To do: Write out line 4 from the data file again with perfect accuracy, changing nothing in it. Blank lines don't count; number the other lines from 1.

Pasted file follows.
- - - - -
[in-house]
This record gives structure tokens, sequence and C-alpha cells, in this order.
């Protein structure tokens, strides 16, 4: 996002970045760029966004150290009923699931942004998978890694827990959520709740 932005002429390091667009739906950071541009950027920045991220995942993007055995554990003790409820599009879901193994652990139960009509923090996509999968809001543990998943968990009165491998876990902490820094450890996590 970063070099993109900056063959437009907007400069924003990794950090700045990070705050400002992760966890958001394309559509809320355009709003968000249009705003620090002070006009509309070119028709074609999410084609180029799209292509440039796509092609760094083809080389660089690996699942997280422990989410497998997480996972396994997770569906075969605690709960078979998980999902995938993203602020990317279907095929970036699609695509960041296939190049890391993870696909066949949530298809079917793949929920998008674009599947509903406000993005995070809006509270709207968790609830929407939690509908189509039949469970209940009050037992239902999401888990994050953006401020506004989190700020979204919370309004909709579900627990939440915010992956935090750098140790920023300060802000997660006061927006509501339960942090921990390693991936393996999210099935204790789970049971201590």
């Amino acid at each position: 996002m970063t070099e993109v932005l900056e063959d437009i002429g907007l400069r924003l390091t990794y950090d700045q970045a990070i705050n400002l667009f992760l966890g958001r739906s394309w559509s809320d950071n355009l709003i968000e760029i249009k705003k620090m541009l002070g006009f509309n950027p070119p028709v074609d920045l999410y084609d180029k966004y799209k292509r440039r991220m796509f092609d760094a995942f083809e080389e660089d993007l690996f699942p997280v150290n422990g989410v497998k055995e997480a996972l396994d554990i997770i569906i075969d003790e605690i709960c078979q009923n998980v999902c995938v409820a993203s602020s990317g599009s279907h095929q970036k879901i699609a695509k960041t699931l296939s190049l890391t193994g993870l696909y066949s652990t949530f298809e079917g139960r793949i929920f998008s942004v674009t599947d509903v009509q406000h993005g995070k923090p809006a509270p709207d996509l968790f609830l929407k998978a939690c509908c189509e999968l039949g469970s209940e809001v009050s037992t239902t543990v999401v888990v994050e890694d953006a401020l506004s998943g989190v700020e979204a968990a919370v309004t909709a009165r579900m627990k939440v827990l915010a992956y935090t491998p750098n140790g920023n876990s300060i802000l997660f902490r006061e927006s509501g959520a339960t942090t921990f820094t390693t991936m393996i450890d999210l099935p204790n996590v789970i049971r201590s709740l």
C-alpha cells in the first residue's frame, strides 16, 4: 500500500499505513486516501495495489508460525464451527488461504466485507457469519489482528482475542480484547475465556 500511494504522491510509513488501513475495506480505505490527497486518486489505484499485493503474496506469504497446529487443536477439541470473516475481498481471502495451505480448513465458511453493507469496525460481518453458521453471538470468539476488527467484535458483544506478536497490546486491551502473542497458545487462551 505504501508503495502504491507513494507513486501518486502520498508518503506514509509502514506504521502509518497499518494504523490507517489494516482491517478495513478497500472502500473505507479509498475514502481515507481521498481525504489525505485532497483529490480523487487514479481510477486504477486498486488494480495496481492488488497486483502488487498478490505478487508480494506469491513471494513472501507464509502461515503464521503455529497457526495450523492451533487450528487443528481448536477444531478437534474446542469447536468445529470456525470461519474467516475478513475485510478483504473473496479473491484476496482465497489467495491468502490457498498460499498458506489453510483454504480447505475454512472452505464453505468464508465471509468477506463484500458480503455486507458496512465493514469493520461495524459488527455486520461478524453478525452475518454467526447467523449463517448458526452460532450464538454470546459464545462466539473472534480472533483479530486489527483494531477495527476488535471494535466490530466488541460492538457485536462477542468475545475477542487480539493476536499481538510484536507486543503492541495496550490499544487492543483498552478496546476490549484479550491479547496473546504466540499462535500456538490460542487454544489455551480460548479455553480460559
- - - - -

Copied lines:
């Amino acid at each position: 996002m970063t070099e993109v932005l900056e063959d437009i002429g907007l400069r924003l390091t990794y950090d700045q970045a990070i705050n400002l667009f992760l966890g958001r739906s394309w559509s809320d950071n355009l709003i968000e760029i249009k705003k620090m541009l002070g006009f509309n950027p070119p028709v074609d920045l999410y084609d180029k966004y799209k292509r440039r991220m796509f092609d760094a995942f083809e080389e660089d993007l690996f699942p997280v150290n422990g989410v497998k055995e997480a996972l396994d554990i997770i569906i075969d003790e605690i709960c078979q009923n998980v999902c995938v409820a993203s602020s990317g599009s279907h095929q970036k879901i699609a695509k960041t699931l296939s190049l890391t193994g993870l696909y066949s652990t949530f298809e079917g139960r793949i929920f998008s942004v674009t599947d509903v009509q406000h993005g995070k923090p809006a509270p709207d996509l968790f609830l929407k998978a939690c509908c189509e999968l039949g469970s209940e809001v009050s037992t239902t543990v999401v888990v994050e890694d953006a401020l506004s998943g989190v700020e979204a968990a919370v309004t909709a009165r579900m627990k939440v827990l915010a992956y935090t491998p750098n140790g920023n876990s300060i802000l997660f902490r006061e927006s509501g959520a339960t942090t921990f820094t390693t991936m393996i450890d999210l099935p204790n996590v789970i049971r201590s709740l």